Another more conventional way that Home Shopping ensured that customers kept coming back was by allowing the return of any purchase if for any reason a member was not satisfied. Credit card purchases would be credited, or for a cash sale a refund check would be issued for the whole purchase cost, including shipping and handling. Home Shopping also assured shipment within 48 hours after an order was placed with a credit card, or within 48 hours after a check for payment had been received.
In 1987 Home Shopping acquired Sky Merchant, Inc., a TV shopping service viewed by at least one million subscribers of Jones Intercable, Inc. As Home Shopping grew, so did the companies that supported it. Home Shopping was one of United Parcel Service's largest accounts, and many suppliers owed their success to Home Shopping. A new product could be introduced to the nation on the network and within minutes, thousands of items could be sold. While some of the merchandise sold over Home Shopping came from closeouts, overstocks, or overruns, the company's purchasing clout was evident in the fact that at least 60 percent of the company's sales in 1987 consisted of products made specifically for Home Shopping and sold to them for rock-bottom prices.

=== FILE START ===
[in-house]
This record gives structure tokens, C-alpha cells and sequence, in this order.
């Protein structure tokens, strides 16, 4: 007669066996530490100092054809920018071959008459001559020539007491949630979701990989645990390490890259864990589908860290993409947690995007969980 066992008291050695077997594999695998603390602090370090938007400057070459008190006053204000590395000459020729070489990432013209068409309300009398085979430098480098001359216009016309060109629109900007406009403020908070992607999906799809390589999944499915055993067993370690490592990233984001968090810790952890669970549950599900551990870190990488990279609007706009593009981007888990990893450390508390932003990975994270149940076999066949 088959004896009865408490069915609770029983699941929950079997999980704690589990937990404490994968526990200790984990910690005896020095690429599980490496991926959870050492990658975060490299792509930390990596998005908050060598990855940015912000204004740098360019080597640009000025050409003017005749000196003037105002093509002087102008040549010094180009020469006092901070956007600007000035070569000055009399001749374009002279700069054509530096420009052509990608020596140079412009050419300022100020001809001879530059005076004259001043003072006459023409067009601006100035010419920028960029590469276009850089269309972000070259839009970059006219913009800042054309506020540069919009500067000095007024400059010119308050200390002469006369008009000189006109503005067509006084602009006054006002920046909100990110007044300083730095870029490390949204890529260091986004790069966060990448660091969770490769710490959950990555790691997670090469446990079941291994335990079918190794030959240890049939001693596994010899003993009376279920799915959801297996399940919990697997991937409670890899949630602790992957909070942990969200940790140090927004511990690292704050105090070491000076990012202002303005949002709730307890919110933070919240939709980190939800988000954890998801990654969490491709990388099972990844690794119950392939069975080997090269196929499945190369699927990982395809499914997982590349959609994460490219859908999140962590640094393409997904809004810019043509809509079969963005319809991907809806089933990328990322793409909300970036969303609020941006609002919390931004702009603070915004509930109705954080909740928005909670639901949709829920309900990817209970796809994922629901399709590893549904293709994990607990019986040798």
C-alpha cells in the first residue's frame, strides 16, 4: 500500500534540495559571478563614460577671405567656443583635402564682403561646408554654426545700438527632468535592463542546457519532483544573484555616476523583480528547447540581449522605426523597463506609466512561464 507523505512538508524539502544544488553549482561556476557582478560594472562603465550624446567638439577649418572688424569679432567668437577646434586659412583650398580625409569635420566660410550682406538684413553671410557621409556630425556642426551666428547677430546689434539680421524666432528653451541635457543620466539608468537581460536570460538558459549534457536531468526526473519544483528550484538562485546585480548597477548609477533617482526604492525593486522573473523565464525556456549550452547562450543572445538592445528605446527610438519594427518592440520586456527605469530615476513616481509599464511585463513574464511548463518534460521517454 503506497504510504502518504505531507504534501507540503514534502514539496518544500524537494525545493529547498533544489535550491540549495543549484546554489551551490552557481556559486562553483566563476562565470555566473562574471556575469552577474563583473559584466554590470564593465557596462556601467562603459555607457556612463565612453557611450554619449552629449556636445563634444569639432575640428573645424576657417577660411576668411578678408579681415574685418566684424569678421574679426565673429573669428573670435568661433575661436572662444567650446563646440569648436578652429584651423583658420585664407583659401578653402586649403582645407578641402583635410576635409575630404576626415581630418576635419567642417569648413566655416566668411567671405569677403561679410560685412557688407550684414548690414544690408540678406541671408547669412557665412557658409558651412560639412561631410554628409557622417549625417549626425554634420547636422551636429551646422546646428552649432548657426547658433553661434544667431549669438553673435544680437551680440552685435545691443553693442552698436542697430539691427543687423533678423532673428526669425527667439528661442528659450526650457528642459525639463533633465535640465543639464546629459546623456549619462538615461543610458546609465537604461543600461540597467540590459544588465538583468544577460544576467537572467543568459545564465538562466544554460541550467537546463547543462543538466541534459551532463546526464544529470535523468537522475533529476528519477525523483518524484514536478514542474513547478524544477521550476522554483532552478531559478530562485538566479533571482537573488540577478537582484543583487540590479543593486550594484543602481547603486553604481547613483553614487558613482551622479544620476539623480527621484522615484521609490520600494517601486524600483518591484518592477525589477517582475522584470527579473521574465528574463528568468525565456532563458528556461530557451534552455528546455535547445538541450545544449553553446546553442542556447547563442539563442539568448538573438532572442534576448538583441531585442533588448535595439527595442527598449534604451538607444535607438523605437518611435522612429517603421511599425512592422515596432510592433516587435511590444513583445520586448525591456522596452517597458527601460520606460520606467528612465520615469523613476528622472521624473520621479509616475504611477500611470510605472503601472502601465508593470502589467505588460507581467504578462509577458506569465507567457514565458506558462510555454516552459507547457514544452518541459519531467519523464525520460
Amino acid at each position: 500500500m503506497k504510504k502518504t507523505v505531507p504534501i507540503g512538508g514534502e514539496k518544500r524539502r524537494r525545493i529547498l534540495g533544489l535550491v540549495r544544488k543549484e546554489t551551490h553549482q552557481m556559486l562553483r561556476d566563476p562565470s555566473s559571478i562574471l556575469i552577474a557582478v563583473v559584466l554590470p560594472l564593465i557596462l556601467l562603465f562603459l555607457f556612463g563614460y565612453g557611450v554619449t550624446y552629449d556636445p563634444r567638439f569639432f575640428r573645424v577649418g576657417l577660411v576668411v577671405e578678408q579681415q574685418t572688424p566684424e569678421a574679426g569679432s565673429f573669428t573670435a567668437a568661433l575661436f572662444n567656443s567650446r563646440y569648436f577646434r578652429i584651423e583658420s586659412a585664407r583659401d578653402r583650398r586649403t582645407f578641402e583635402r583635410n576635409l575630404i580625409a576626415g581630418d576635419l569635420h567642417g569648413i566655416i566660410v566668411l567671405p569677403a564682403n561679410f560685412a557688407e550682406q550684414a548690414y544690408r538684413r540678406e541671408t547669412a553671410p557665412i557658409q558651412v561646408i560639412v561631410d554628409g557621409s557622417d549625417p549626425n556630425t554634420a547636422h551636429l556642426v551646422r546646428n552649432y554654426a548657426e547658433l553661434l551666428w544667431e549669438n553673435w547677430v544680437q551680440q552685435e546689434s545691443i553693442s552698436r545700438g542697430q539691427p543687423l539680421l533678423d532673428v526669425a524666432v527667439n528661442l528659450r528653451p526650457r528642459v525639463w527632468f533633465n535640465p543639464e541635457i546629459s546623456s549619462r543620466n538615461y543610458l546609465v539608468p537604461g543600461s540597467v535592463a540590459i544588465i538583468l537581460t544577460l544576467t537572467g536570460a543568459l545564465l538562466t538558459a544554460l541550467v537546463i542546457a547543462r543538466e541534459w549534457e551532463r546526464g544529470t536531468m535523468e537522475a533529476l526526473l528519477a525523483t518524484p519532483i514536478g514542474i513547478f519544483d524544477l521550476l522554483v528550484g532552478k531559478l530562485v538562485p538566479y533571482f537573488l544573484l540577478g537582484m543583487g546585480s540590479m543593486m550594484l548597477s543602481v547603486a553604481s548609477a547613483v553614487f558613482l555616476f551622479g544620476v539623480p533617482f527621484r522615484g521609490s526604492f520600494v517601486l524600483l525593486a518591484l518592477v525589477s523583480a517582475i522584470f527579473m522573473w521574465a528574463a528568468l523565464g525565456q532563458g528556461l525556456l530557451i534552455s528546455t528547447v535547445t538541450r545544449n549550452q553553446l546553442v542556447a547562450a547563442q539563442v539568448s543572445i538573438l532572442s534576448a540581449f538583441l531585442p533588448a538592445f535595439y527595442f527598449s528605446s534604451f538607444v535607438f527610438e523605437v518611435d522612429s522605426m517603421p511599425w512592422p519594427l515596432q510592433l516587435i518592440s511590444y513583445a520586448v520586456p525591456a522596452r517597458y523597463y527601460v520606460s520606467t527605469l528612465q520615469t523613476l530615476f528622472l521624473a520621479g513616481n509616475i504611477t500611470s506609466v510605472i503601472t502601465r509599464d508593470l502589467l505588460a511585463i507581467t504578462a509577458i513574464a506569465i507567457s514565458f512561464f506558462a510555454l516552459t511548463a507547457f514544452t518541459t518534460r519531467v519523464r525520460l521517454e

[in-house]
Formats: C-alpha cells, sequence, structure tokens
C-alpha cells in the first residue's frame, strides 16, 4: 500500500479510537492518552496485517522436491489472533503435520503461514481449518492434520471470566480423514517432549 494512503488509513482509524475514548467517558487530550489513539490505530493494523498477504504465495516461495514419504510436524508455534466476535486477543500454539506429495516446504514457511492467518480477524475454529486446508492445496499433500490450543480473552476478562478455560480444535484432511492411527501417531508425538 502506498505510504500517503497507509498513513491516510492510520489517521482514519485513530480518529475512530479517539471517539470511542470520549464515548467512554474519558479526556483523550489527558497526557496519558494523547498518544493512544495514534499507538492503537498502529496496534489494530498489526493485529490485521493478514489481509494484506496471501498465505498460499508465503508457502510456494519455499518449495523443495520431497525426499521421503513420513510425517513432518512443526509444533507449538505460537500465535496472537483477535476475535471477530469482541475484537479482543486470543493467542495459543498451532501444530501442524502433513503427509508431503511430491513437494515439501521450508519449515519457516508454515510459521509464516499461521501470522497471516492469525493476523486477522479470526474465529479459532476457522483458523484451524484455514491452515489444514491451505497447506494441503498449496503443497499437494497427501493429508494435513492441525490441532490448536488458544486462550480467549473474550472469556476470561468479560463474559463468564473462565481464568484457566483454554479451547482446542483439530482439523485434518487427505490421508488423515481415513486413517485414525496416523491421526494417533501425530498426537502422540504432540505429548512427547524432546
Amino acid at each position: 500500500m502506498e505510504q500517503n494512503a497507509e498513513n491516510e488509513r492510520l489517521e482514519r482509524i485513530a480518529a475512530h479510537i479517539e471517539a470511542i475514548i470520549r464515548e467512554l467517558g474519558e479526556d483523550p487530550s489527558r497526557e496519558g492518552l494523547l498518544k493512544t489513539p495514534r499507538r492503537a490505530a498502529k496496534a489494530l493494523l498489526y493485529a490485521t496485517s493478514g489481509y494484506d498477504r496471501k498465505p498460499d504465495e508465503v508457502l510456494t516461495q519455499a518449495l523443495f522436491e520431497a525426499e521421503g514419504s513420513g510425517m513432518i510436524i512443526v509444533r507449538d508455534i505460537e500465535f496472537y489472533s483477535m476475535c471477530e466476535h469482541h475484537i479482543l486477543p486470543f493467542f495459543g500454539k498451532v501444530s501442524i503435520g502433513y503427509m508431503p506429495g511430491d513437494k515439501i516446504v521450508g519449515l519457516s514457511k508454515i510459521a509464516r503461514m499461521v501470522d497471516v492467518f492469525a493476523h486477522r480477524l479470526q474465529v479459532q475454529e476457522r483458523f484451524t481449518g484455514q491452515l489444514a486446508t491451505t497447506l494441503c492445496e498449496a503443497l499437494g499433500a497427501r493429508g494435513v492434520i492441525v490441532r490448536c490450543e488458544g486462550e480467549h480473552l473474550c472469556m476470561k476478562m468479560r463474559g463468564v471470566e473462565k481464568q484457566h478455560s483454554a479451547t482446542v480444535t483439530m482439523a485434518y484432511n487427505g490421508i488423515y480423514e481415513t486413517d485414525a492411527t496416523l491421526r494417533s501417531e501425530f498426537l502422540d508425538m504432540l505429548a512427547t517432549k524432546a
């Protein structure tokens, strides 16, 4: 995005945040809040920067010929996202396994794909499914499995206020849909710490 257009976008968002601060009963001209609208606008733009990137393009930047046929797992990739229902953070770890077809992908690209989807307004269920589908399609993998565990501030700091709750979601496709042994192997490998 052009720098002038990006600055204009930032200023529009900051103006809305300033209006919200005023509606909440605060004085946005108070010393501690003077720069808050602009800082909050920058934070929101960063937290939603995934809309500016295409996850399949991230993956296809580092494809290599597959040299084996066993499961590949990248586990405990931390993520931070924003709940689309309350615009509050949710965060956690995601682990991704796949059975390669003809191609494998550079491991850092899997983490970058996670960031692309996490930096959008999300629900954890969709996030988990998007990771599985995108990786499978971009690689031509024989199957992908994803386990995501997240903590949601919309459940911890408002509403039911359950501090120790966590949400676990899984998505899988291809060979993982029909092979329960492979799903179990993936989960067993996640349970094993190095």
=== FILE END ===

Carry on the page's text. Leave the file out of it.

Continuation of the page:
Not everything, however, was on the upswing in 1987. In that year alone more than 15 television shop-at-home programs went off the air. Stock market analysts began to question how long Home Shopping could sustain its rapid growth rate. Sales in the period between February and May 1985, for example, were $3.6 million; for the same period in 1986, sales were $42.6 million. Some believed that members would eventually reach their credit card limits. Some thought the company was paying too much for its acquisitions of UHF television stations and burdening itself with excessive debt. Some believed the company would lose market share to its ever-growing number of competitors who offered improvements on Home Shopping's unpredictable format, such as the plan J.C. Penney and Sears announced for Telaction, which would allow customers to use their phone to select items from their screens.